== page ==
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Kimberly Mays Moves in With Birth Parents : Family: Teen-ager switched as newborn asks to stay with couple she told court she never wanted to see again. 'Personal difficulties' cited.

March 10, 1994|MIKE CLARY | SPECIAL TO THE TIMES

MIAMI — Kimberly Mays, the girl who was switched at birth and became the center of one of the nation's most celebrated custody fights, has moved in with her biological parents--the same couple she once told a court she never wanted to see again.

The surprise move follows weeks of turmoil in the life of the 15-year-old, who for the past several days had been living in a Sarasota YMCA shelter for troubled teens.

An attorney for the girl's court-appointed guardian confirmed Wednesday that Robert Mays, the only father Kimberly has ever known, approached Ernest and Regina Twigg about taking her into their home on a "temporary and informal" placement.

"Kimberly Mays has been experiencing certain unique personal difficulties in trying to deal with certain teen-age issues that face all teens," said attorney David L. Denkin in a statement.

"Mr. and Mrs. Mays will maintain parental control and open communications with Mr. and Mrs. Twigg. . . ," said Denkin. "It is hoped by both families that as a result of the two families' communication and joint efforts toward Kim's best interests that Kim will pass through this difficult time and once again be able to direct her efforts to her education and growth."

Kimberly has moved into the Twiggs' home in Sebring, Fla., and is expected to enter high school there immediately.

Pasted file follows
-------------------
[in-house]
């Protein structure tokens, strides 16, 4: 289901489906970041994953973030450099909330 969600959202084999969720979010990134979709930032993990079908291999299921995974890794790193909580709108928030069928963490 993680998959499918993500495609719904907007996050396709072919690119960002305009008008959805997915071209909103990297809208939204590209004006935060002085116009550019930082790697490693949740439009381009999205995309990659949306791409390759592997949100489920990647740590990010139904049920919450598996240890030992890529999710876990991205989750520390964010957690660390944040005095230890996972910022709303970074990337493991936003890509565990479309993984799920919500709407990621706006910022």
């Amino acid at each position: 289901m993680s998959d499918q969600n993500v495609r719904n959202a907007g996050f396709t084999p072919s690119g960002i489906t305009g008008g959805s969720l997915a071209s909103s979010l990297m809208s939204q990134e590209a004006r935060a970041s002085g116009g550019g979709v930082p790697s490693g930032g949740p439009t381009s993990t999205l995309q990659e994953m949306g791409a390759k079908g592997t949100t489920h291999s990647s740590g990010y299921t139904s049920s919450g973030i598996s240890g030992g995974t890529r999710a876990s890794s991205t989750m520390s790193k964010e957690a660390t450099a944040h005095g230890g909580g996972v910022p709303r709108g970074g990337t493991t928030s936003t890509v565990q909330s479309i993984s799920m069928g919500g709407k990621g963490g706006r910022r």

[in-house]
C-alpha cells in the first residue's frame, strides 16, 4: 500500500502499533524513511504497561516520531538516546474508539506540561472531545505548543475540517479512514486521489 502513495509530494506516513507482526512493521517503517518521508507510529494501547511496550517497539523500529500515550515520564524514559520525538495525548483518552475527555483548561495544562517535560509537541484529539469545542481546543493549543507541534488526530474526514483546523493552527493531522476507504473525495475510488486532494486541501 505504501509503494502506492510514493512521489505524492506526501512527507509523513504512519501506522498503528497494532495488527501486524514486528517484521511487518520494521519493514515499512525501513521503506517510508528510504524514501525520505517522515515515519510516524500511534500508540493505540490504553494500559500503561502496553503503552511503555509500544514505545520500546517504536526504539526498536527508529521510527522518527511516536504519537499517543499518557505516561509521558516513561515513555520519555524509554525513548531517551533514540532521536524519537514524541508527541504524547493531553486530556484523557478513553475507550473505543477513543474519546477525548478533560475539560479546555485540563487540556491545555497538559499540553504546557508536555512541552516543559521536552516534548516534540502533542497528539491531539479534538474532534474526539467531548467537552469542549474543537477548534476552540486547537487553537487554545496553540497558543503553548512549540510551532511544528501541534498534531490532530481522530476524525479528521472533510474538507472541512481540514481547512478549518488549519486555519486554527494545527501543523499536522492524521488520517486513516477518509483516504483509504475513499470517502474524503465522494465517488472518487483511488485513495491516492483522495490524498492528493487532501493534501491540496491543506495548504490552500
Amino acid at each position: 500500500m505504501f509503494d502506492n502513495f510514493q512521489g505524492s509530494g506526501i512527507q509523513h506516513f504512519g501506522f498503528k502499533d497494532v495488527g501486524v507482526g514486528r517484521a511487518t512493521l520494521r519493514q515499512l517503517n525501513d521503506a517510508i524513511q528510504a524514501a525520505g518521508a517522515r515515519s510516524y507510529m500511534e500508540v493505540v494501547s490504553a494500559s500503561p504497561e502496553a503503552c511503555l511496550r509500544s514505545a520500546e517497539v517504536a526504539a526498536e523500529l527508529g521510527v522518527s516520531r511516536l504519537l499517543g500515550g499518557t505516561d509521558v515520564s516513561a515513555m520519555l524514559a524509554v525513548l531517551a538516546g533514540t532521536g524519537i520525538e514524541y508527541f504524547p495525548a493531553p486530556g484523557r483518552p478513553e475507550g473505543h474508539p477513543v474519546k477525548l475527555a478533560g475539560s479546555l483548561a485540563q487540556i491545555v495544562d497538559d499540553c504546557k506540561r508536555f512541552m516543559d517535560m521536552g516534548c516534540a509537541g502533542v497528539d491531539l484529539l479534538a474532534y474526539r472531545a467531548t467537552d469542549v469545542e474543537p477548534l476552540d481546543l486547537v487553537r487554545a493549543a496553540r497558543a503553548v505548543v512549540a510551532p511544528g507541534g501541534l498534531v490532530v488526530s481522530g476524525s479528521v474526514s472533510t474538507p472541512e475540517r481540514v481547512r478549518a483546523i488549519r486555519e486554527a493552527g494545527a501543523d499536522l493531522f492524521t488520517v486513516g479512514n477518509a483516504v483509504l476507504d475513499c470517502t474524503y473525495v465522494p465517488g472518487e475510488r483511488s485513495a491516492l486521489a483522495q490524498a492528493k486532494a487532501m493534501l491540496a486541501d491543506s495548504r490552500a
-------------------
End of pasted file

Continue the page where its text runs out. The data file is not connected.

The move by the slight, blond teen-ager adds another remarkable chapter to a wholly improbable saga, and represents a complete turnabout for a girl who last August tearfully recounted for a judge and a national audience watching on cable TV how she begged Robert Mays, "Please, don't let them take me away."

The Twiggs, who have seven other children, have been fighting to win parental custody and visitation rights since 1988. That year a blood test following the death of their daughter Arlena revealed that she could not have been their child.

Detective work along trails of medical records eventually established that Arlena and Kimberly had been switched in December, 1978, in a Wauchula, Fla., hospital, where both were born three days apart.

The Twiggs sued for custody of Kimberly, even suggesting that Robert Mays and his late wife may have orchestrated the switch of infants after discovering that their daughter had a congenital defect that would eventually kill her.

Mays denied any role in the switch, and while conceding that Kimberly is not his biological child, argued that Kimberly should be free to stay with the father she had known from infancy. In a landmark ruling hailed by proponents of rights of minors, Circuit Judge Stephen Daken agreed.

"The evidence is clear that Robert Mays is her psychological parent and that the plaintiffs are seen by her as a constant source of danger to her father and to her family relationship," Daken wrote in his opinion.

Furthermore, the judge criticized the behavior of the Twiggs, saying their earlier efforts to forge a relationship with the girl had "created a chasm . . . that may never be bridged."

Both the Mays and Twigg families have become millionaires as a result of the infant switch and its emotional aftermath. In September, 1992, Robert and Kimberly Mays accepted $6.6 million in a settlement of their suit against the hospital. The Twiggs had earlier settled for $3.5 million.

Word that Kimberly Mays had left the Sarasota shelter and moved in with the Twiggs in Sebring set off a news media free-for-all in the Central Florida town of 8,700. Ernest Twigg wrestled briefly with a news photographer Wednesday afternoon as other family members screamed at reporters to stay away.

Anticipating a continuing media onslaught, however, the Highlands County Sheriff's Department designated as a staging area a field across from the high school.

"It's sad that she got gypped out of life like that," Sebring High student Shannon Brown told one reporter. "But I'm glad she's coming here."

Researcher Anna Virtue contributed to this story.

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